From alleged drug trafficking and a murder cover-up to weapons transfers to Islamic militants, a convicted crime ringleader has been dishing the dirt on members of Turkish President Recep Tayyip Erdogan’s ruling party through a series of tell-all videos that have captivated the nation and turned him into an unlikely social media phenomenon.
Sedat Peker, a 49-year-old fugitive crime boss, who once openly supported Erdogan’s Justice and Development Party, has been releasing nearly 90-minute-long videos from his stated base in Dubai, United Arab Emirates, making scandalous, but yet-unproven drip-by-drip allegations, in an apparent bid to settle scores with political figures.
The weekly YouTube videos have been viewed more than 75 million times, causing an uproar, heightening concerns over Turkish state corruption and putting officials on the defensive.
They have also exposed alleged rifts between rival factions within the ruling party and added to Erdogan’s troubles, as he battles an economic downturn and the COVID-19 pandemic.
On Sunday morning, a couple in Istanbul were absorbed while watching Peker’s latest release. They were among millions in Turkey who tuned in.
“I’ve added [Peker’s videos] to the category of TV series I watch every week,” Gulistan Atas said. “Just like a TV episode, I wait in excitement, and every week on Sunday, we prepare our breakfast when we get up and watch them along with our breakfast.”
Clad in a waistcoat or a half-buttoned shirt displaying a medallion, Peker taunts his opponents from behind a desk with neatly arranged notes, prayer beads and books, promising to bring their downfall using nothing more than a “tripod and a camera.”
His initial videos targeted former minister of the interior Mehmet Agar and his son, Tolga, a ruling party lawmaker, whom he accused of raping a young Kazakh journalism student and later covering up her murder as a suicide.
Mehmet Agar, Peker suggested, misappropriated a luxury marina that may have been used in drug trafficking operations. Agar later resigned from the marina’s board.
Subsequent videos leveled accusations against business people and media figures close to the government, as well as former Turkish prime minister Binali Yildirim’s son, claiming he was involved in drug smuggling from Venezuela.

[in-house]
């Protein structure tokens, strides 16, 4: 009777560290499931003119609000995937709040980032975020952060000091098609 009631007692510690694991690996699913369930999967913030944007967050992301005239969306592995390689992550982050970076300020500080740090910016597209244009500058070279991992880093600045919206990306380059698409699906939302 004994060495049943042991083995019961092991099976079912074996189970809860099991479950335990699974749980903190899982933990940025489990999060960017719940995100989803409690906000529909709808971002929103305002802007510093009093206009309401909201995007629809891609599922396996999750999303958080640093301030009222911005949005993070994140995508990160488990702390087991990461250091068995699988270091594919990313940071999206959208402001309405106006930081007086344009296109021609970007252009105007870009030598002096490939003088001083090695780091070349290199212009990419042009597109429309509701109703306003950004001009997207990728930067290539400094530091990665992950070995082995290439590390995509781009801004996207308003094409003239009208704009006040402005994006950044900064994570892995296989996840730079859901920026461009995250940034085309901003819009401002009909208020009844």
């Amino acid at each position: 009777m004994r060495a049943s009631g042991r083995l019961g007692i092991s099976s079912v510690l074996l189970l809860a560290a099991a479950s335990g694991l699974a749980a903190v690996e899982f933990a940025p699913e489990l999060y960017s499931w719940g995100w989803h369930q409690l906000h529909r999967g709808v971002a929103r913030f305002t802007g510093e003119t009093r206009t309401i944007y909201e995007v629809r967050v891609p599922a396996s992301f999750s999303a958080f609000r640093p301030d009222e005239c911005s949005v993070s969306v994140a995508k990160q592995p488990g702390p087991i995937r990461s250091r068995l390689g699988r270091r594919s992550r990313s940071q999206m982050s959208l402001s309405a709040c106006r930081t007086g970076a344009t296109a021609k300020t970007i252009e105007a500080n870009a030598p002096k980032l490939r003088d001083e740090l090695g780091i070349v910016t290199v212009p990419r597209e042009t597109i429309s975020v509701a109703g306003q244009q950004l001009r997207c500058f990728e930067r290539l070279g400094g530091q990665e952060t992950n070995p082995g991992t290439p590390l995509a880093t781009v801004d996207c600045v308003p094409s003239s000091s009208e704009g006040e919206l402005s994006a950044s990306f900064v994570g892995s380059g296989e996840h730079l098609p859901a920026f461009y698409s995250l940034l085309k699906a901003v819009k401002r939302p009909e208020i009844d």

However, the target of Peker’s most vitriolic and mocking attacks is Turkish Minister of the Interior Suleyman Soylu, whom he accuses of abuse of power and corruption while aiming to become Turkey’s president.
Peker justifies the tell-all by saying Soylu betrayed him, despite the crime leader’s help to defeat a rival faction within the ruling party.
All those implicated have rejected Peker’s accusations.
In an explosive claim with global dimensions, the mob boss said that a former security adviser to Erdogan accused of leading a paramilitary force had sent weapons to al-Qaeda-linked militants in Syria.
Erdogan has not yet addressed those claims, although the government has in the past denied allegations that it had armed militants.
Erdogan ignored the Peker videos for weeks, but broke his silence on May 26, when he dismissed earlier allegations by the mafia leader as a conspiracy against Turkey.
“We will spoil these games, these plots. No one should doubt that we will disrupt this devious operation,” Erdogan said. “We pursue members of criminal gangs wherever in the world they flee to ... We will not leave these criminals alone until we bring them back to our country and hand them over to the judiciary.”
Peker responded to Erdogan that week and suggested that the president could be the focus of future videos. He later said he would speak about Erdogan after his meeting with US President Joe Biden on June 14 so as not to “weaken his hand.”
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